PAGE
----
Specialty and biologically engineered medicines have been a boon to millions of Americans with life-threatening and life-altering conditions. But their lofty prices are squeezing patients and payers and spawning a growing legislative backlash that threatens insurers and employer-based health plans.
Taken together, asthma and chronic obstructive pulmonary disease — which includes chronic bronchitis and emphysema — affect nearly 50 million Americans, or about 15% of the total U.S. population, according to statistics from such organizations as the Centers for Disease Control and Prevention.
Drug Store News recently talked with COPD Foundation founder and president John Walsh about the organization’s new leadership. In March, the COPD Foundation took over leadership for Drive4COPD, which aims to screen people for chronic obstructive pulmonary disease, a collective term for emphysema and chronic bronchitis, which the group estimates to affect 24 million Americans who may have it but don’t know it.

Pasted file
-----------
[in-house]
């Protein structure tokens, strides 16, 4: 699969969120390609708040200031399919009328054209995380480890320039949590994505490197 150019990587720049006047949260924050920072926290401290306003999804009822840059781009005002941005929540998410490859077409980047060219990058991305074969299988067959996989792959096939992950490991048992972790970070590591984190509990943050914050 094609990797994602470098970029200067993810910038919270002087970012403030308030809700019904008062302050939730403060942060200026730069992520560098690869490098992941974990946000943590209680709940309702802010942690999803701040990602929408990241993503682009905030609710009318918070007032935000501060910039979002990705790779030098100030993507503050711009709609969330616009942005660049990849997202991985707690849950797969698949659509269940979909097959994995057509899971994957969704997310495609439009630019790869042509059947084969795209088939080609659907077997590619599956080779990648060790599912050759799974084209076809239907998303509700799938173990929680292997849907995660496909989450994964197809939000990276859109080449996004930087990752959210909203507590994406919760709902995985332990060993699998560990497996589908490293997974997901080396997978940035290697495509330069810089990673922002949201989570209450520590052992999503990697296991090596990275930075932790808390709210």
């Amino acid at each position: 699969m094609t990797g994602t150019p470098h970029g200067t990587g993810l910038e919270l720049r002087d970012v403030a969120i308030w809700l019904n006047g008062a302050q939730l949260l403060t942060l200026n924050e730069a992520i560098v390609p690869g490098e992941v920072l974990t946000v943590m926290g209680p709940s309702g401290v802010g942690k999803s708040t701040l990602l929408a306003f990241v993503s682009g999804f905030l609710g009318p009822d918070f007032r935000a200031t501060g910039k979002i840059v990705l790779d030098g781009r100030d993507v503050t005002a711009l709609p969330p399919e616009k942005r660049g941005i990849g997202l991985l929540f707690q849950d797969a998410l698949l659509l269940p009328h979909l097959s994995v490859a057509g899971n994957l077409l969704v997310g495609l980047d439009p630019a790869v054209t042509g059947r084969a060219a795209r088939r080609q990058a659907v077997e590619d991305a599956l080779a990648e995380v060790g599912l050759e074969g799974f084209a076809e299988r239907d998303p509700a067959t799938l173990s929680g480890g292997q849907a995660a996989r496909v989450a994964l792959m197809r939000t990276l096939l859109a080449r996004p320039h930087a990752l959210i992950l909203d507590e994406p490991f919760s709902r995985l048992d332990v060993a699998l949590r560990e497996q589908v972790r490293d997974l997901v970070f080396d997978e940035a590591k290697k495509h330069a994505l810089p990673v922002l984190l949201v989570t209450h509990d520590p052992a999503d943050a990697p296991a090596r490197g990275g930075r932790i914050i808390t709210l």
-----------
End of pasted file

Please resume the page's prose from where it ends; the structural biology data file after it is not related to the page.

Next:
Legislation proposed in the House of Representatives would speed up Food and Drug Administration approval of knock-off versions of vaccines and other biologics while requiring the agency to conduct more inspections of drug factories overseas, according to published reports.
Faced with the possibility of a critical cutoff in funding for the Food and Drug Administration, Congress moved in late May to reauthorize the Prescription Drug User Fee Act that provides the bulk of the agency’s resources for new-drug review and approval.
The Food and Drug Administration has approved a branded acne drug made by Ranbaxy Labs, the drug maker said. Ranbaxy announced the FDA approval of Absorica (isotretinoin), a drug for treating severe recalcitrant nodular acne.
While the picture of a new Rx-to-OTC switch paradigm is being painted with a broad stroke brush, already there are two divergent pathways emerging around what that new paradigm landscape might look like.